China has requisitioned medical supplies production across the country as millions struggle to obtain basic drugs and testing kits in the face of a surge in COVID-19 cases.
Pharmacies in major cities have been stripped bare in the wake of the Chinese government's sudden decision to lift years of lockdowns, quarantines and mass testing.
Authorities have urged those with mild symptoms to stay at home and take treatment into their own hands, leading to a run on everything from ibuprofen to rapid antigen tests.
To address nationwide shortages, more than a dozen Chinese pharmaceutical firms have been tapped by officials to help "secure supplies" of key drugs - a euphemism for requisitioning - according to AFP interviews and local media.
At least 11 of 42 test kit makers whose products are licensed by China's medical regulators have had part of their production seized by the government or received orders from the state, local reports said.
Wiz Biotech, a rapid antigen test maker in the southern city of Xiamen, confirmed to AFP on Thursday that all kits they produce will be requisitioned by the local government.
In Beijing, authorities have sent additional staff to six manufacturers of antigen kits to help them "increase production", the municipality said on its website.
'Whole family sick'
Across China, millions are struggling to get hold of basic medical supplies.
"My whole family is sick and I can't buy medicine for the fever," Chengdu resident Yanyan, who gave only her first name, told AFP.
On Thursday, a dozen pharmacies around the country reported fever medicine shortages.
"We haven't had any for a week or two at all... I still have a few painkillers left, but very few," a pharmacist in the northwestern region of Ningxia told AFP.
Some local authorities have instituted rationing policies.
In Zhuhai city, officials said Monday that ID registration would be needed to buy fever medicines at more than 500 pharmacies, with residents now only allowed to purchase six tablets a week.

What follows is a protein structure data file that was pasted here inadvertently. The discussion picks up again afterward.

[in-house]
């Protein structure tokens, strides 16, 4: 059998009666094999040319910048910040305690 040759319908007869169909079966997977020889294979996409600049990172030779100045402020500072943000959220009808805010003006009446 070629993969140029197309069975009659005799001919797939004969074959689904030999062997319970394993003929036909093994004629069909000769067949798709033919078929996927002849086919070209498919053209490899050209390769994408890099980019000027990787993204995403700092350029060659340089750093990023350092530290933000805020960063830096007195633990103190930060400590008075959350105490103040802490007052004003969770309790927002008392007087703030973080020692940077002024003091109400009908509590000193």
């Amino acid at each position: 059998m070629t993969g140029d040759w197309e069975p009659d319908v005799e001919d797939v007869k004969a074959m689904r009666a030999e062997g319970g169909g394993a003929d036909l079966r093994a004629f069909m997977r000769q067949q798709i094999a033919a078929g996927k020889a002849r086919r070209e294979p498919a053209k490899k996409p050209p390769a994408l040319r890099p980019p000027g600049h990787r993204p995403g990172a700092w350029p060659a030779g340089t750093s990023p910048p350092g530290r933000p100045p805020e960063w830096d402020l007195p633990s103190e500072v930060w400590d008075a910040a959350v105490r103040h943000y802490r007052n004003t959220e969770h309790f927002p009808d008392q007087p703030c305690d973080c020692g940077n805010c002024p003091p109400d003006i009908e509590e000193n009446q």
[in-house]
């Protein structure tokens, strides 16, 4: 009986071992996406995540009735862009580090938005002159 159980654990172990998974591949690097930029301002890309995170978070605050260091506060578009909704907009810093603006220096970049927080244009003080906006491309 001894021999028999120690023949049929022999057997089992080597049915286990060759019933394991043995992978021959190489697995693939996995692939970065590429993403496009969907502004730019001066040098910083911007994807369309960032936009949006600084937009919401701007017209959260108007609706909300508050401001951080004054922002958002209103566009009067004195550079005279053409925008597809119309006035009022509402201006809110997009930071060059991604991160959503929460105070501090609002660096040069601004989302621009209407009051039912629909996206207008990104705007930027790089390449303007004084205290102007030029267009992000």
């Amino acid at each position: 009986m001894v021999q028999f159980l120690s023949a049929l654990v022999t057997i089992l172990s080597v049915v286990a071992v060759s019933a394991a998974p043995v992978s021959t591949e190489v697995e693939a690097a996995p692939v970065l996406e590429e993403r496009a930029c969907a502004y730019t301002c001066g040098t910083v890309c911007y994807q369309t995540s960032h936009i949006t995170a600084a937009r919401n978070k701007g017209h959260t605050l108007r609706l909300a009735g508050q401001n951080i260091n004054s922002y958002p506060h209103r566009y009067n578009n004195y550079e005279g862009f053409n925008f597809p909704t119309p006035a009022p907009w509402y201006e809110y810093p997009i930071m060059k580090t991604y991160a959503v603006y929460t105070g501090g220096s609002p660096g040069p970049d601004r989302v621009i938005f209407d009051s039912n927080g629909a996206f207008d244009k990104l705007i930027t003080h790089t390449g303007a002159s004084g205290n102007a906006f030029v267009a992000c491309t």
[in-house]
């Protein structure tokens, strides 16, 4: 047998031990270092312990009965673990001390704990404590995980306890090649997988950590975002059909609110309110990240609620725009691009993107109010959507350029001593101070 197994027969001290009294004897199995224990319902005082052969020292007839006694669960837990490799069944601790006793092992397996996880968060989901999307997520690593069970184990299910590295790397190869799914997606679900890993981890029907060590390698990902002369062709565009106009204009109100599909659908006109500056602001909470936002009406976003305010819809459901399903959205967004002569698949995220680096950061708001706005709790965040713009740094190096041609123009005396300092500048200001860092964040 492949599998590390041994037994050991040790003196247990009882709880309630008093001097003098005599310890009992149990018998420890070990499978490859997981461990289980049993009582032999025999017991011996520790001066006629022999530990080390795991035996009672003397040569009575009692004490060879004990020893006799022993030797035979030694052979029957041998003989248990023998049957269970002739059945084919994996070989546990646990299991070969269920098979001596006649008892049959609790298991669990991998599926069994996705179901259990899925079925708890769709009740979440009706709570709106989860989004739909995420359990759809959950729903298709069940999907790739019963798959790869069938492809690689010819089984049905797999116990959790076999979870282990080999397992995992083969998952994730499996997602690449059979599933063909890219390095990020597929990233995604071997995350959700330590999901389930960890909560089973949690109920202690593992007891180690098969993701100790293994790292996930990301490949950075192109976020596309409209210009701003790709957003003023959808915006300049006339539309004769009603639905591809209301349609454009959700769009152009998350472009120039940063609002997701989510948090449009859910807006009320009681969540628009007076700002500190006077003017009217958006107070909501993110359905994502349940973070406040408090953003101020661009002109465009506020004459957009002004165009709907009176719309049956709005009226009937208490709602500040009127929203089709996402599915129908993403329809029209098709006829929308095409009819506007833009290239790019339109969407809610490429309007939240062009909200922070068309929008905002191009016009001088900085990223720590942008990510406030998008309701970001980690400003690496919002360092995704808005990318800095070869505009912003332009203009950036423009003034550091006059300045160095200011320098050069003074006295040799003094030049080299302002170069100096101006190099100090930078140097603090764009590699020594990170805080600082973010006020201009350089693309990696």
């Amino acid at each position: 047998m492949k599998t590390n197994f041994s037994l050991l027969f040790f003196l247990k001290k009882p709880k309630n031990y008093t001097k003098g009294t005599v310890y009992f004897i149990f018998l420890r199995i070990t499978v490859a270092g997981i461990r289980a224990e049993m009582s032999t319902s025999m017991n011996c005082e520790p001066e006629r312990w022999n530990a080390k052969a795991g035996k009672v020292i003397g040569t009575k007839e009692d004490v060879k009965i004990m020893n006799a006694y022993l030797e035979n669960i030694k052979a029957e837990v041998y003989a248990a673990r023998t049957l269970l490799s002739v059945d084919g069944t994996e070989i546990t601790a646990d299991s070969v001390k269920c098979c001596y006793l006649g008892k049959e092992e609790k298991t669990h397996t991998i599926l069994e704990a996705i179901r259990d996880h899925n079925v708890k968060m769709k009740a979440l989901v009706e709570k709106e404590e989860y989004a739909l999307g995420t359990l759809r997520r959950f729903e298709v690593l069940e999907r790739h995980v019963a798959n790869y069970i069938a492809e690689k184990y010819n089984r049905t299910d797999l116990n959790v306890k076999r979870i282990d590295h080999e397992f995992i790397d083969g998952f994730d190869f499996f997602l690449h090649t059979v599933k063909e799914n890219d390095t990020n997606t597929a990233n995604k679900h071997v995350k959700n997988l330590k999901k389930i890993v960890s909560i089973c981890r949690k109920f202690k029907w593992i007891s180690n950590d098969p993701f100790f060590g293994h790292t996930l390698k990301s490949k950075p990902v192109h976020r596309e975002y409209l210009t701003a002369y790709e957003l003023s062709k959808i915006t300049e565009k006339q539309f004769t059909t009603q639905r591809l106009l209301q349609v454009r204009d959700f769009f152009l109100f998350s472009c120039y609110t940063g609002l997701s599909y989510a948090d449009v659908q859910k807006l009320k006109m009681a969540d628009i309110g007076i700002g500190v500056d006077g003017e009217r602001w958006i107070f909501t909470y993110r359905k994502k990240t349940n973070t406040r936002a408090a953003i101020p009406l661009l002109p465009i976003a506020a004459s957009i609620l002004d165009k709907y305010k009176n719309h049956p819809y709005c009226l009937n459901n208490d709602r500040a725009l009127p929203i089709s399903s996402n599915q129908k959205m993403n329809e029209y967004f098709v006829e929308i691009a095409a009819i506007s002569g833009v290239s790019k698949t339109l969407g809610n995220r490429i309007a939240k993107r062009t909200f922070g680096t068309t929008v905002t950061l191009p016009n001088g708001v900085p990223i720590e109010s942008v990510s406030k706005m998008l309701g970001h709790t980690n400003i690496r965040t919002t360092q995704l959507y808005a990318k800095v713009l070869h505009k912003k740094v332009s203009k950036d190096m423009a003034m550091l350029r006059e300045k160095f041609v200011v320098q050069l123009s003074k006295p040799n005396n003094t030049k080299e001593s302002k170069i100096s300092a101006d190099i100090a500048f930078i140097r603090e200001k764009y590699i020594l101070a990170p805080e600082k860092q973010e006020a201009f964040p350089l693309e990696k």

Nanjing, the capital of eastern Jiangsu province, said it had secured two million fever medication tablets, but that customers were also limited to six a week.
The eastern city of Hangzhou on Thursday urged citizens to place medicine orders "rationally" based on their needs.
"Do not blindly hoard medicines... leave them to the people who really need them," read a notice from the city's market supervisory administration.
One expert told AFP the bottleneck in supplies was a logistics rather than production issue.
"The industry and information authorities are heading up measures to secure production, but the logistics are still far from being smooth, namely the traditional channels of hospitals and pharmacies," said Zhou Zhicheng, director at the China Federation of Logistics and Purchasing.
And as cases surge, hospital wards in major cities are filling up with elderly COVID-19 patients.
In the eastern megacity of Shanghai, an AFP journalist saw corridors of an emergency department lined with stretchers filled with elderly people hooked up to oxygen tanks.
AFP counted at least 15 such patients spilling out from wards into the hallway, some with suitcases next to their trolleys.
In the face of the outbreak on the mainland, anxious shoppers in Hong Kong have been snapping up over-the-counter flu medicine, clearing out pharmacy shelves for nearly two weeks.
"Last week, there were people who bought a dozen, two dozen boxes of Panadol to send to mainland China," one pharmacy worker told AFP.
The semi-autonomous city's largest pharmacy chain, Mannings, has limited purchases of fever, cold, flu and cough medicines by popular Western brands, as well as Chinese Lianhua Qingwen capsules, citing "a sudden surge in demand".
The chair of the Hong Kong General Chamber of Pharmacy said most of the purchased medicine was likely headed for China.
And Taiwanese authorities said they had also seen bulk-buying of Panadol and similar medicines rise in the past few weeks.
"If the situation worsens, we will consider a rationing scheme to limit the number each individual can buy," said the head of Taiwan's epidemic control command centre.